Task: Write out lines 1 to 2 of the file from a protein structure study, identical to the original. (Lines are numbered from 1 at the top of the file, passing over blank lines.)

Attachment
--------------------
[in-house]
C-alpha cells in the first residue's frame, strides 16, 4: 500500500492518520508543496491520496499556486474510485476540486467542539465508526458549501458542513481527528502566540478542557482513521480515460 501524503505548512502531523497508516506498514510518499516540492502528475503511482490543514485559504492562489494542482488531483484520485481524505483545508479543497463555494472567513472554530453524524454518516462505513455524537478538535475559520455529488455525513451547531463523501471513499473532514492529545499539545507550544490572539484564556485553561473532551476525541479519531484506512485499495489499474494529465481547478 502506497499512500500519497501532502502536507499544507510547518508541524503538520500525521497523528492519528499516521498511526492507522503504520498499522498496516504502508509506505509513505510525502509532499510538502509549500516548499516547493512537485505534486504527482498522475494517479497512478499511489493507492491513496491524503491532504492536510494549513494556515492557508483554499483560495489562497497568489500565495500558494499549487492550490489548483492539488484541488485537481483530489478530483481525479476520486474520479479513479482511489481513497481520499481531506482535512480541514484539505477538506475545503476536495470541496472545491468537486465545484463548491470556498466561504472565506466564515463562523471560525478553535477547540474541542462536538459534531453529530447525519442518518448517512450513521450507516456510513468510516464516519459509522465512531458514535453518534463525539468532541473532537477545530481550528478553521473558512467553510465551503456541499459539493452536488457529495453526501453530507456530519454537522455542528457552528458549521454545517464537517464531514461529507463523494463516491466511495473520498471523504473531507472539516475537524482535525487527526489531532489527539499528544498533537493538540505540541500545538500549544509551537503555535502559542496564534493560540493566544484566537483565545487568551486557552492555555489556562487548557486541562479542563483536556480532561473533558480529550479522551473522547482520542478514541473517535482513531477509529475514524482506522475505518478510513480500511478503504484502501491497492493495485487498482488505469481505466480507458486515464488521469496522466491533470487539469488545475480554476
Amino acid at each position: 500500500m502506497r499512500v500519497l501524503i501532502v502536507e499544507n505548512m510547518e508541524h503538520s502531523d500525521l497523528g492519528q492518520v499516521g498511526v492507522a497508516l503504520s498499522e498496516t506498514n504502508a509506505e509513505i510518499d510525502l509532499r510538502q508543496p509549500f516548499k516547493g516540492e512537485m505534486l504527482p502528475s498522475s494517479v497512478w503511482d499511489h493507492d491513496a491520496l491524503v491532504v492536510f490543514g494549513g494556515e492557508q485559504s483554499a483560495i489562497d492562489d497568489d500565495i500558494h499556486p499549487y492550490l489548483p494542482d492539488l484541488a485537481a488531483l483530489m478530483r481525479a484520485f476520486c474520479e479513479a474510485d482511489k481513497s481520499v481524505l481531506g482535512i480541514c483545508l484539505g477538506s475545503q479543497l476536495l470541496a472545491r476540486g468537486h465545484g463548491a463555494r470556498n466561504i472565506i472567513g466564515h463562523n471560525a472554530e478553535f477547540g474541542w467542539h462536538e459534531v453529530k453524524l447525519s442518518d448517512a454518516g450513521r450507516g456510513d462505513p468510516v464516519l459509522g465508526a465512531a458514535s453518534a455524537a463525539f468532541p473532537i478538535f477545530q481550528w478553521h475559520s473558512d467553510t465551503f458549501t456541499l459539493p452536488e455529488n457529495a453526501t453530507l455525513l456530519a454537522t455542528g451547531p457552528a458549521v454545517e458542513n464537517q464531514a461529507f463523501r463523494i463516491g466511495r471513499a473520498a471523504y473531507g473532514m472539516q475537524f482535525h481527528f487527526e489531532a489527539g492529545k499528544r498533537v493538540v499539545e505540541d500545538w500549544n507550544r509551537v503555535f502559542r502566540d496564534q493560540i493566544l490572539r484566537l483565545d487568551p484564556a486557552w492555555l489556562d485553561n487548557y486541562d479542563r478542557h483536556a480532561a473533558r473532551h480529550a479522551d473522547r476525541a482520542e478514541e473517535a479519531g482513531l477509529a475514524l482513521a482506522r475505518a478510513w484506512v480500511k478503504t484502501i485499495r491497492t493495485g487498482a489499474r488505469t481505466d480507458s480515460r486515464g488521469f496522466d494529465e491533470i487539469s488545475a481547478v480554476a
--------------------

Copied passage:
[in-house]
C-alpha cells in the first residue's frame, strides 16, 4: 500500500492518520508543496491520496499556486474510485476540486467542539465508526458549501458542513481527528502566540478542557482513521480515460 501524503505548512502531523497508516506498514510518499516540492502528475503511482490543514485559504492562489494542482488531483484520485481524505483545508479543497463555494472567513472554530453524524454518516462505513455524537478538535475559520455529488455525513451547531463523501471513499473532514492529545499539545507550544490572539484564556485553561473532551476525541479519531484506512485499495489499474494529465481547478 502506497499512500500519497501532502502536507499544507510547518508541524503538520500525521497523528492519528499516521498511526492507522503504520498499522498496516504502508509506505509513505510525502509532499510538502509549500516548499516547493512537485505534486504527482498522475494517479497512478499511489493507492491513496491524503491532504492536510494549513494556515492557508483554499483560495489562497497568489500565495500558494499549487492550490489548483492539488484541488485537481483530489478530483481525479476520486474520479479513479482511489481513497481520499481531506482535512480541514484539505477538506475545503476536495470541496472545491468537486465545484463548491470556498466561504472565506466564515463562523471560525478553535477547540474541542462536538459534531453529530447525519442518518448517512450513521450507516456510513468510516464516519459509522465512531458514535453518534463525539468532541473532537477545530481550528478553521473558512467553510465551503456541499459539493452536488457529495453526501453530507456530519454537522455542528457552528458549521454545517464537517464531514461529507463523494463516491466511495473520498471523504473531507472539516475537524482535525487527526489531532489527539499528544498533537493538540505540541500545538500549544509551537503555535502559542496564534493560540493566544484566537483565545487568551486557552492555555489556562487548557486541562479542563483536556480532561473533558480529550479522551473522547482520542478514541473517535482513531477509529475514524482506522475505518478510513480500511478503504484502501491497492493495485487498482488505469481505466480507458486515464488521469496522466491533470487539469488545475480554476